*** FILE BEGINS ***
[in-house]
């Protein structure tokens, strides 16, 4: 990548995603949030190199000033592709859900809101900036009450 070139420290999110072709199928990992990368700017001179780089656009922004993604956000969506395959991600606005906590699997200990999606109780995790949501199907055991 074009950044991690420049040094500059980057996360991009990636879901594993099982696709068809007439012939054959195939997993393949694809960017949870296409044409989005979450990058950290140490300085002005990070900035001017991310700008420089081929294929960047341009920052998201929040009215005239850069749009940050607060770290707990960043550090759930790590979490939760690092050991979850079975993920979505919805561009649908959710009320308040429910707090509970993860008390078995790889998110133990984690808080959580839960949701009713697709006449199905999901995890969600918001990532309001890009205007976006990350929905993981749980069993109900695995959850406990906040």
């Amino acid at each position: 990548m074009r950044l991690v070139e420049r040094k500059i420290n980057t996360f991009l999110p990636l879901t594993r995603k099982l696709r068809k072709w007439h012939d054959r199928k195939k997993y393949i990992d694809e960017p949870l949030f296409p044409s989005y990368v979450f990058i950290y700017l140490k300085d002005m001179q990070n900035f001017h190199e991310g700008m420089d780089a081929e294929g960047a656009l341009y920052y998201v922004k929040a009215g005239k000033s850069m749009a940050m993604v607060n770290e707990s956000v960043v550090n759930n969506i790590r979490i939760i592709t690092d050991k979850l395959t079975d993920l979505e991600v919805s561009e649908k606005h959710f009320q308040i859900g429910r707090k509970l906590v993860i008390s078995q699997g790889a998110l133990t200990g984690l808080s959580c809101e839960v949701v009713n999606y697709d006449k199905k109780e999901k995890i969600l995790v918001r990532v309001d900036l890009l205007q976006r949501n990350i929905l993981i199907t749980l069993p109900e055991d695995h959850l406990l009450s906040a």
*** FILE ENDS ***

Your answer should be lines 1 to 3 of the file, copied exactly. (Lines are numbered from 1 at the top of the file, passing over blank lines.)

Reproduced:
[in-house]
């Protein structure tokens, strides 16, 4: 990548995603949030190199000033592709859900809101900036009450 070139420290999110072709199928990992990368700017001179780089656009922004993604956000969506395959991600606005906590699997200990999606109780995790949501199907055991 074009950044991690420049040094500059980057996360991009990636879901594993099982696709068809007439012939054959195939997993393949694809960017949870296409044409989005979450990058950290140490300085002005990070900035001017991310700008420089081929294929960047341009920052998201929040009215005239850069749009940050607060770290707990960043550090759930790590979490939760690092050991979850079975993920979505919805561009649908959710009320308040429910707090509970993860008390078995790889998110133990984690808080959580839960949701009713697709006449199905999901995890969600918001990532309001890009205007976006990350929905993981749980069993109900695995959850406990906040």
């Amino acid at each position: 990548m074009r950044l991690v070139e420049r040094k500059i420290n980057t996360f991009l999110p990636l879901t594993r995603k099982l696709r068809k072709w007439h012939d054959r199928k195939k997993y393949i990992d694809e960017p949870l949030f296409p044409s989005y990368v979450f990058i950290y700017l140490k300085d002005m001179q990070n900035f001017h190199e991310g700008m420089d780089a081929e294929g960047a656009l341009y920052y998201v922004k929040a009215g005239k000033s850069m749009a940050m993604v607060n770290e707990s956000v960043v550090n759930n969506i790590r979490i939760i592709t690092d050991k979850l395959t079975d993920l979505e991600v919805s561009e649908k606005h959710f009320q308040i859900g429910r707090k509970l906590v993860i008390s078995q699997g790889a998110l133990t200990g984690l808080s959580c809101e839960v949701v009713n999606y697709d006449k199905k109780e999901k995890i969600l995790v918001r990532v309001d900036l890009l205007q976006r949501n990350i929905l993981i199907t749980l069993p109900e055991d695995h959850l406990l009450s906040a």